Growth spurt for living large in the Tri-Cities

High-end real estate continued sizzling in the Tri-Cities during 2020. And it looks like the growth spurt for living large will continue in 2021.

Of course, living large is subject to expectations. One that has been a staple for new home permits for years is a permit with a valuation of $400,000 or more or 4,000 square feet or more, as reported by The Market Edge. And remember, the value on a building permit is not the home’s market price. There’s some add on for that number, but that’s another story.

At the end of the third quarter, high-end permits were up 23.6% from the first nine months of last year. That was the largest Q3 growth rate for the larger region.

The Chattanooga area was up 5.5%. Knoxville was up 1%, and Asheville was down 5.3%.

There are varied reasons for why the Tri-Cities is doing so much better than its neighbors, who have had better growth and more vibrant economies. One advantage is the lower local costs. This is one case where lagging the faster-growing markets with better economic growth was an advantage.

This local property is listed for $4,250,000. It includes the manor house built with locally sourced barn wood, retreat/guest quarters, a lodge, an off-the-grid mountain cabin atop the highest peak on the property, barns, ponds, and trails on 574 acres.

Another benchmark is the sales of existing properties. If you use the $400,000 and up benchmark used for new homes, resales during the 12-months ending in mid-December were up 55% from last year. And last year was a booming year.

Most of those resales were in the $400,000 to $600,000 price range, and here’s where expectations enter the picture.

There are two primary dynamics at play here:

  • The Tri-Cities is experiencing an uptick in new residents from other areas. And for someone who just sold their home in an area with much higher home prices, what they can buy for $400,000 in this market is a bargain. That’s driving sales and prices higher.
  • The region is also seeing an increase in preparation for and speculation of a significantly higher tourism economy. The listing information for the local property found during a quick search on the Northeast Tennessee Association of Realtors Website is an example. The listing price of $4.2 million may sound high to some but check out the property description. A manor house, retreat/guest quarters, a lodge, barns, etc.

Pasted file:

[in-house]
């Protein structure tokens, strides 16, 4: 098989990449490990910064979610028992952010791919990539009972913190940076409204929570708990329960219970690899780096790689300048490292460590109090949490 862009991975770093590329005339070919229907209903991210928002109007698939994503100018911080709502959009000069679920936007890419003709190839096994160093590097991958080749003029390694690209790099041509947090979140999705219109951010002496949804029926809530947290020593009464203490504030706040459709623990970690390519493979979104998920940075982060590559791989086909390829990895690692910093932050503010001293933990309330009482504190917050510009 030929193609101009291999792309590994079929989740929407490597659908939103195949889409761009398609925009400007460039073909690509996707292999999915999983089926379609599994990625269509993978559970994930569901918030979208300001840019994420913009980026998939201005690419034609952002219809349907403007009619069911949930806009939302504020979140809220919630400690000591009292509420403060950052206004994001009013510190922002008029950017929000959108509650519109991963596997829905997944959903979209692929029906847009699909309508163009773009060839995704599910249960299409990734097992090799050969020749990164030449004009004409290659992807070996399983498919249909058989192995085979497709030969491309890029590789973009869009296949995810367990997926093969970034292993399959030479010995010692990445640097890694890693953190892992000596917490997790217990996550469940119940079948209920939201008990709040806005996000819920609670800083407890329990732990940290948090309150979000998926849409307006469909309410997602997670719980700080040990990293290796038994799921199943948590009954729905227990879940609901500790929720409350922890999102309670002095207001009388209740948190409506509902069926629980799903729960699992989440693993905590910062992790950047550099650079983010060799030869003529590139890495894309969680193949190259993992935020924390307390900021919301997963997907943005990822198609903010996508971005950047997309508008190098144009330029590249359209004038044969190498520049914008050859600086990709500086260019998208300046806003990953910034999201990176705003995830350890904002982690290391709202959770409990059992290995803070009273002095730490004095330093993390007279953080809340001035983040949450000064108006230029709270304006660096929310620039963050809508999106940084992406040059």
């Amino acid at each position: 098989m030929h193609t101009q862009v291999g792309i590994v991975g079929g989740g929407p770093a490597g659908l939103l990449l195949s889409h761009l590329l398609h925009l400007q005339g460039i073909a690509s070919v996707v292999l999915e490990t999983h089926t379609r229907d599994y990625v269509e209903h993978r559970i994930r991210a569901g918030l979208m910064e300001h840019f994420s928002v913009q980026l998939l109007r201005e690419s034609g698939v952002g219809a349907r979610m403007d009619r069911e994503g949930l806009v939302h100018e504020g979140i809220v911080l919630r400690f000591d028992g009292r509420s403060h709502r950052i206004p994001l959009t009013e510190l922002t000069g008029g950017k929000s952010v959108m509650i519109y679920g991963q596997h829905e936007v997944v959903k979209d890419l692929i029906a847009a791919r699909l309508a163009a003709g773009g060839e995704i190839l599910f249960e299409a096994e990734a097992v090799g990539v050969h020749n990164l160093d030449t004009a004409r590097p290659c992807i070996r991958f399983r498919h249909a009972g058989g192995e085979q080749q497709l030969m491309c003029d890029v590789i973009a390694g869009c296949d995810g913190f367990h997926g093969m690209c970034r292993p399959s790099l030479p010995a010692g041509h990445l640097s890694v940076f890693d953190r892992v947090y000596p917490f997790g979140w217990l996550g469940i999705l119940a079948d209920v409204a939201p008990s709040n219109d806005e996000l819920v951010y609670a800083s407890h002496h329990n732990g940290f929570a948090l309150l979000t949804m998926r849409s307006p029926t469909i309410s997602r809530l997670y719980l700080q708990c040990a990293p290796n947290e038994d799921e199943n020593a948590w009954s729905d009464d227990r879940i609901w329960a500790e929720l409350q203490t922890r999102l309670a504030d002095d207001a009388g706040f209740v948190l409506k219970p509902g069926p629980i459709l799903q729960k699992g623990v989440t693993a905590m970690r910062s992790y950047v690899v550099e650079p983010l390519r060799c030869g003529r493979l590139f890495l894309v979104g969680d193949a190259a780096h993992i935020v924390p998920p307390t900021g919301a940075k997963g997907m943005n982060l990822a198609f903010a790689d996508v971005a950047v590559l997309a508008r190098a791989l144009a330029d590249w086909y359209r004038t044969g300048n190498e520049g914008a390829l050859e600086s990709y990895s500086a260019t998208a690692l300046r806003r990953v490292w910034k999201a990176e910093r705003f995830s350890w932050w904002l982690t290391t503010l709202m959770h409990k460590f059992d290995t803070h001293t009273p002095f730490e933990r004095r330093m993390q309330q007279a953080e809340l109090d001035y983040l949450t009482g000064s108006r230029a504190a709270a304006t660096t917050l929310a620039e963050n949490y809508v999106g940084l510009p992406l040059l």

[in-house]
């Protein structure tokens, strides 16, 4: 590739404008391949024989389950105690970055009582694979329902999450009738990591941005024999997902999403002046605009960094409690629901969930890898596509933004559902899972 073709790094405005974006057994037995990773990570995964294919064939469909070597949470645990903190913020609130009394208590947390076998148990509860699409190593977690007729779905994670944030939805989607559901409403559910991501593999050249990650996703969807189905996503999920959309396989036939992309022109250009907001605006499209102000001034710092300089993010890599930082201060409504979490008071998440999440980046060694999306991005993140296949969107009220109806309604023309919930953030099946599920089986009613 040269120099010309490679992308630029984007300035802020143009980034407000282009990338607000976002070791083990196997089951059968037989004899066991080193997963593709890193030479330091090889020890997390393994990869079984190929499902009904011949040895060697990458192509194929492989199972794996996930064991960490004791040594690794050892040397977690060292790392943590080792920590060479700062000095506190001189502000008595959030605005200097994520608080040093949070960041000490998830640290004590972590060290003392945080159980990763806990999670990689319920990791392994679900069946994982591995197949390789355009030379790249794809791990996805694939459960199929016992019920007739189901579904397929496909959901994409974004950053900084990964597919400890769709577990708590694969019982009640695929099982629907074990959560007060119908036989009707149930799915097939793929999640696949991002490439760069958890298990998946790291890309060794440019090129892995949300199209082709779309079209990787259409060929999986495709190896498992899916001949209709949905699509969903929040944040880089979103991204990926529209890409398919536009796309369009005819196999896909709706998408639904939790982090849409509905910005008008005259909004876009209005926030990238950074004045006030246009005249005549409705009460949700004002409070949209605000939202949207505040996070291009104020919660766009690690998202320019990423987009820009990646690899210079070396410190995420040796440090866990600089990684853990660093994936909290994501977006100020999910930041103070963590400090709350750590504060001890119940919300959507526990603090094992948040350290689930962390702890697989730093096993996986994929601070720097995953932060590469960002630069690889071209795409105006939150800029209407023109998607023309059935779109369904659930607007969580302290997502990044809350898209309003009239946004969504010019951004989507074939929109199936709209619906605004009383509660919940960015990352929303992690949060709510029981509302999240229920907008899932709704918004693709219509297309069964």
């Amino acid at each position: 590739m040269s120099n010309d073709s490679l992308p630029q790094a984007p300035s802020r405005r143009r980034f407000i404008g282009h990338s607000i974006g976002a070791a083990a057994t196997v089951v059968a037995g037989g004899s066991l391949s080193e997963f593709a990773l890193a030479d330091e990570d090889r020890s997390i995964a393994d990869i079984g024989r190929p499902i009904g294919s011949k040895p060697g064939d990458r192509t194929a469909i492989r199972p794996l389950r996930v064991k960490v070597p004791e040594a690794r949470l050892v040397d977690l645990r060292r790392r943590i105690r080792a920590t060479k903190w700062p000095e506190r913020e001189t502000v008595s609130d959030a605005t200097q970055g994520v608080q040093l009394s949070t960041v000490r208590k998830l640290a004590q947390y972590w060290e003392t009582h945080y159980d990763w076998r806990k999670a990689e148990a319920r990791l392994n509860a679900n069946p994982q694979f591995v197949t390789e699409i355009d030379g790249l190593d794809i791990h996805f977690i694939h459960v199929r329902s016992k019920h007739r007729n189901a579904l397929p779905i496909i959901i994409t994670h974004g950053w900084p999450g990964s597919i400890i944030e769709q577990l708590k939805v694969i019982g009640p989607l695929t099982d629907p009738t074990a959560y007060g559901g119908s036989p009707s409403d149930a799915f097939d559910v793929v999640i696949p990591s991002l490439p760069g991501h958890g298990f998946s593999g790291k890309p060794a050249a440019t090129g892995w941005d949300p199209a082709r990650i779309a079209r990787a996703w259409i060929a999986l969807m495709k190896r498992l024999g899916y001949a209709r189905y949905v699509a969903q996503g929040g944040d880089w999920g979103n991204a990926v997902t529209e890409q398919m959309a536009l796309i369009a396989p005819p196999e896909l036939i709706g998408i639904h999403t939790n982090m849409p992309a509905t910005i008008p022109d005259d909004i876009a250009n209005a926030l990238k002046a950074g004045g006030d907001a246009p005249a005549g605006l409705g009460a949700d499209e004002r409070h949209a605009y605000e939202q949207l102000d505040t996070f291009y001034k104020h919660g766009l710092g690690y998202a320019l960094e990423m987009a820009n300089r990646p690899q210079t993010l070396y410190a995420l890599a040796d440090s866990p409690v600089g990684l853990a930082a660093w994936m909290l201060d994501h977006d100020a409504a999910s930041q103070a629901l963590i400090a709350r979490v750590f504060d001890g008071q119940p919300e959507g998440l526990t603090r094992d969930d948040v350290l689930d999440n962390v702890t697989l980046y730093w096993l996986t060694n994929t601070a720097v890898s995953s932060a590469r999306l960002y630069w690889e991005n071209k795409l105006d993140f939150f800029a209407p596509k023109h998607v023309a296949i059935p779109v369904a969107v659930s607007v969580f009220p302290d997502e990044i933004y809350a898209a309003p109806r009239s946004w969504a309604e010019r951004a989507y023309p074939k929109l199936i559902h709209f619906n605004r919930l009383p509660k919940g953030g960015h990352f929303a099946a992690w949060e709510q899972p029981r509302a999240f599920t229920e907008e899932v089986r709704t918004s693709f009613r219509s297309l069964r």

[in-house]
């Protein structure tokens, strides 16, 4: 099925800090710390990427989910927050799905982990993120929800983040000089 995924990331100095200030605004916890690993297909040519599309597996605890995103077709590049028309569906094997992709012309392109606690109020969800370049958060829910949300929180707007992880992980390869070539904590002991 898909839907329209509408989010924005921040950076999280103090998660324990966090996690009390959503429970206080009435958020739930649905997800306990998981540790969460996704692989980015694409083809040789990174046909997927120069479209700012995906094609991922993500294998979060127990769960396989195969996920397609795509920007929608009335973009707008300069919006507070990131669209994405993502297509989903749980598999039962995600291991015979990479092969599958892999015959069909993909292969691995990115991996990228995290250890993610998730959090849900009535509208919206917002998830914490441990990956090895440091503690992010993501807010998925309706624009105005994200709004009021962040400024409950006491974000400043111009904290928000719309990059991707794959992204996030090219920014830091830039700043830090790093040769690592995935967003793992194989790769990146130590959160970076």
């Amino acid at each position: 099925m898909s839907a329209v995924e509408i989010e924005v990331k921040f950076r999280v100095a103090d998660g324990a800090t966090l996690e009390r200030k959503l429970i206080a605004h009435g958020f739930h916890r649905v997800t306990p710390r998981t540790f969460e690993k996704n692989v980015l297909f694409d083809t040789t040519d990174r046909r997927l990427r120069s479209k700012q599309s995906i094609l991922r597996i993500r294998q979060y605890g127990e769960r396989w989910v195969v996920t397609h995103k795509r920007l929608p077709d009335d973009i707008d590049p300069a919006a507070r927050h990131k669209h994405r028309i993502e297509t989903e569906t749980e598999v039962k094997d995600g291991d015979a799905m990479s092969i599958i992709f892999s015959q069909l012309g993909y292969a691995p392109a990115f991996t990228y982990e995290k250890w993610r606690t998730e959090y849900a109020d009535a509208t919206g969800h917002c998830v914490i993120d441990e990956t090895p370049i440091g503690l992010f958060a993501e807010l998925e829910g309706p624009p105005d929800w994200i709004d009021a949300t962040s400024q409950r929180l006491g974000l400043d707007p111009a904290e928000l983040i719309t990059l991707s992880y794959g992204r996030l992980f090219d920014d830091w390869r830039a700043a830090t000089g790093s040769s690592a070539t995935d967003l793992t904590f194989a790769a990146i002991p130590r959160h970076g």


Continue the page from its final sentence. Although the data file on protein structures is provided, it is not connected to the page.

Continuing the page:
There are also rumblings of owners of land with land and/or mountain vistas (or both) who are considering putting 10 to 20 acres parcels on the market for individuals who can afford to live large in a rustic setting. But that too is another story.

Given current conditions, a local living large benchmark should probably be moved up to homes in the $600,000 and up range. There were 108 of them sold during the last year, and Johnson City and Bristol TN-VA lead the local city areas in those sales.

And then there’s the top of the pyramid – $800,000 and up. Only 36 were sold this year compared to 27 last year. Johnson City and Bristol led local city areas in those sales.

Here’s how those Q3 high-end new home permits looked by county compared to last year, as reported by The Market Edge.

Carter – 7, up 4

Greene – 8 down 2

Hawkins – 0

Sullivan, 23, unchanged

Washington Co. Tenn. – 40, up 11

Scott – 0

Washington Co. Va. 11, up 5

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